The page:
YouTube vloggers star in new abuse campaign
A group of YouTube vloggers are starring in the latest phase of the Home Office's teenage relationship abuse campaign This is Abuse.
The videos, which feature Charlie McDonnell, Mandem on the Wall, SBTV's Jamal Edwards and Twist and Pulse, cover issues like consent, sexting and controlling behaviour.
They aim to raise awareness about how to recognise abusive relationships.
This part of the campaign is aimed at reaching teenage boys.
Vlogs by Mandem On The Wall's and Twist and Pulse's talk about how abuse isn't always physical, the issue of consent and if it is ever appropriate to share photographs of a partner without their knowledge.
Mandem on the Wall
"Young people don't always fully understand consent, that's why we're involved in this campaign - we're trying to send out some really important messages through comedy," said Mandem on the Wall.
"The This is Abuse campaign is really helpful because it explores 'taboo' issues in an open and frank way."
Twist and Pulse
"You don't have to physically hit someone to be abusive," said Twist and Pulse.
"Bullying or blackmailing them to send inappropriate photographs, telling them what they can and can't wear and making them do things they don't feel comfortable with, is all abusive behaviour.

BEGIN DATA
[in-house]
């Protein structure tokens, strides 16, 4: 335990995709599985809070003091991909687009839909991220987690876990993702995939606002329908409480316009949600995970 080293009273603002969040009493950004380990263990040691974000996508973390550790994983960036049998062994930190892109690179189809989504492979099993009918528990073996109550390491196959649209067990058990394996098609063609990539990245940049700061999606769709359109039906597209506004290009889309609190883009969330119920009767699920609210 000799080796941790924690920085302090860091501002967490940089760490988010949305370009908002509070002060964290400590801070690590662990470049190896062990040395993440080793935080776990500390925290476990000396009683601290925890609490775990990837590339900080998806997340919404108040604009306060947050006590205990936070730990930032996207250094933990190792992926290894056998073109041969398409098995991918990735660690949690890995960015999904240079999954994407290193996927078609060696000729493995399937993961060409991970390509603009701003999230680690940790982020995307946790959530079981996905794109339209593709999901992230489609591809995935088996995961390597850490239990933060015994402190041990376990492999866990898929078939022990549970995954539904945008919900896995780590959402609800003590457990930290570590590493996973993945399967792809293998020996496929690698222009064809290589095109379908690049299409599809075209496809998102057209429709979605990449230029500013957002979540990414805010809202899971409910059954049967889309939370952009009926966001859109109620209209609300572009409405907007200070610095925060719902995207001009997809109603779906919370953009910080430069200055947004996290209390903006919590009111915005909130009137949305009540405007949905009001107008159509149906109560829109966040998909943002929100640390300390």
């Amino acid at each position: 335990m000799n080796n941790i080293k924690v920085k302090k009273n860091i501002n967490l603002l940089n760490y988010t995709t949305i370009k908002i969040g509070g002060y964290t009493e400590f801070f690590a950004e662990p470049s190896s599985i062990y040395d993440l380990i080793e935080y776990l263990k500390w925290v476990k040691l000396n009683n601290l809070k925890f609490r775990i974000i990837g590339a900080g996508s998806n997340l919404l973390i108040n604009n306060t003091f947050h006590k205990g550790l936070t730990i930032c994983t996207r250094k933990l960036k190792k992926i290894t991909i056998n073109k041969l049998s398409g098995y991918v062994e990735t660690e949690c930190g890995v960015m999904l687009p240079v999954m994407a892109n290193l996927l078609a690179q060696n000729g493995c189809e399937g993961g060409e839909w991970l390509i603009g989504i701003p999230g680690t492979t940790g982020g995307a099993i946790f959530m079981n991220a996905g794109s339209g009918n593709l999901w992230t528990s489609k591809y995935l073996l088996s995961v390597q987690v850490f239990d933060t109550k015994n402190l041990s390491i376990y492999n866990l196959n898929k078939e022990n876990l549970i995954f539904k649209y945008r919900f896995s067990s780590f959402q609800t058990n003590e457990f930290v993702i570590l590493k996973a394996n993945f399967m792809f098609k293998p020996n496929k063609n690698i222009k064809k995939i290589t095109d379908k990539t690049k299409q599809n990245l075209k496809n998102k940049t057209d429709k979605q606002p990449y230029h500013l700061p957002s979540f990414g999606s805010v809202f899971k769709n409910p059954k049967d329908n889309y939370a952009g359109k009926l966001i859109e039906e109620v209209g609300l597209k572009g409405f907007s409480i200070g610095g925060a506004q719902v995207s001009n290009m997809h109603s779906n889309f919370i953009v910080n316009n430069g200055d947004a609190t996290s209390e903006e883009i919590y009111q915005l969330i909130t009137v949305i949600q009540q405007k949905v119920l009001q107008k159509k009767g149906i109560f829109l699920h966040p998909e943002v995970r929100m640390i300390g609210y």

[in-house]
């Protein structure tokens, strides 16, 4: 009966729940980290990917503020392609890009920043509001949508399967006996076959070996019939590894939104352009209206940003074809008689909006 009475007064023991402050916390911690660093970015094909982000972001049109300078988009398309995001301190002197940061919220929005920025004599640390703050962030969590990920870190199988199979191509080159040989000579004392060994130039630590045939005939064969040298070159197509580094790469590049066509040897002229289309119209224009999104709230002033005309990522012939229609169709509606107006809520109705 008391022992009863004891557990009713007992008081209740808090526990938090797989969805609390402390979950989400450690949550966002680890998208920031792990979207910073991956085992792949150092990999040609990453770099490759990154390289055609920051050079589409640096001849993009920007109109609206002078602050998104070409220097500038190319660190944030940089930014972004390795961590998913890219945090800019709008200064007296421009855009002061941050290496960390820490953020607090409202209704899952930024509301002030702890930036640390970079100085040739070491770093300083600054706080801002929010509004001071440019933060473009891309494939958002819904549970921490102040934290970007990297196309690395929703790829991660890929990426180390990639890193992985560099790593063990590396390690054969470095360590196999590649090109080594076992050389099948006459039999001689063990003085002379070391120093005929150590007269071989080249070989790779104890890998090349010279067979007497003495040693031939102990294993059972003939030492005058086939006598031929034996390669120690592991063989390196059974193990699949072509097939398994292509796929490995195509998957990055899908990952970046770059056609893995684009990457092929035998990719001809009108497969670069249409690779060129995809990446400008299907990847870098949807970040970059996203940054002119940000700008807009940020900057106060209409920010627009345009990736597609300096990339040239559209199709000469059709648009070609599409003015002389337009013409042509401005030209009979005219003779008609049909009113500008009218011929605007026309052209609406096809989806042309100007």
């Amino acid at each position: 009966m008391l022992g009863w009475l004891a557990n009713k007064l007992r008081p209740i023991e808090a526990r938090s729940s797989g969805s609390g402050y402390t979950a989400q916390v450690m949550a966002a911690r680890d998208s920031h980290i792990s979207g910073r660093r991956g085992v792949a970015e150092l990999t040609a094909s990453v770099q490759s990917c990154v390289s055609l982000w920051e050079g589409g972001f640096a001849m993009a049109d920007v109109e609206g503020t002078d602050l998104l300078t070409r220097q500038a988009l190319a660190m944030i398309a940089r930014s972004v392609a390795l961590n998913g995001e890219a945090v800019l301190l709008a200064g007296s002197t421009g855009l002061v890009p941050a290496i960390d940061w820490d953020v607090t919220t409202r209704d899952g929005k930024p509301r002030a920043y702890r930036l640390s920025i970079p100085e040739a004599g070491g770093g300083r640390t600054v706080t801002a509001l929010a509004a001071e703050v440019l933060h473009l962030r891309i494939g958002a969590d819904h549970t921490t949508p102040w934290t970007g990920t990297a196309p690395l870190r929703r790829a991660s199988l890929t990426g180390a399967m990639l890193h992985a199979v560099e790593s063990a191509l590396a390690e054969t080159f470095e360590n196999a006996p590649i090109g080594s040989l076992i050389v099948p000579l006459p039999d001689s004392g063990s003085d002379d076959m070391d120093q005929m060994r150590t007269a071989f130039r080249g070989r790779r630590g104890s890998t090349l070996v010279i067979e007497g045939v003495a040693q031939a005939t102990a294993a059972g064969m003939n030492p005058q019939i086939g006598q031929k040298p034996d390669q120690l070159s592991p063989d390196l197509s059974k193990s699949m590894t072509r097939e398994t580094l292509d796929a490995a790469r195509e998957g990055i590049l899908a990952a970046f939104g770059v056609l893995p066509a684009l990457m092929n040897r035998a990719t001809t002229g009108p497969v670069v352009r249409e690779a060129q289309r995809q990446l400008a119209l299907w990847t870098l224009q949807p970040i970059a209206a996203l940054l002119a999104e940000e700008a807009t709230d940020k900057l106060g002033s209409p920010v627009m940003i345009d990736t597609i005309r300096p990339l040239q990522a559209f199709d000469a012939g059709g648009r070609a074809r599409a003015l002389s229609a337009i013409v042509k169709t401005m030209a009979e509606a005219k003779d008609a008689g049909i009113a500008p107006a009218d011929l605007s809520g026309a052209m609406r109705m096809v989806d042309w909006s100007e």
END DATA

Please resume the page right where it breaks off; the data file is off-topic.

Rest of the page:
"Talking about it [abusive relationships] means that people are more aware and more alert to the signs of an abusive relationship."
The four vloggers involved have 500,000 subscribers combined.
Research shows that experience of rape and sexual assault among teenagers is widespread, both between partners and within peer groups.
Crime Prevention Minister Norman Baker said: "Abuse in teenage relationships does happen, but boys often do not recognise the signs.
"With their [the vloggers'] significant online followings they can inform teenage boys about what constitutes consent and abuse.
"Early intervention is crucial in order to prevent abuse before it starts."
Charities and experts have welcomed the This Is Abuse campaign, but say it comes as services for teen abusers face cuts.
"The majority of perpetrators of domestic violence do not currently get access to an accredited service," said Neil Blacklock from the charity Respect.
Newsbeat heard in November how many experts think support services for teen abusers are at best "patchy".
Operations Coordinator for Rape Crisis Fiona Elvines said: "Girls and boys experience pressure in different ways, with young men often using sex with young women as a way to prove themselves as men to other men.
"This campaign directly addresses this through opening up a conversation between young men about what sexual consent means in practice."
Anyone affected the issues covered in the videos can seek help and advice on the This Is Abuse website, where teen boys can also take part in an anonymous and private webchat with a trained advisor.
The videos can be viewed on the vloggers' YouTube channels from midday on 13 March.
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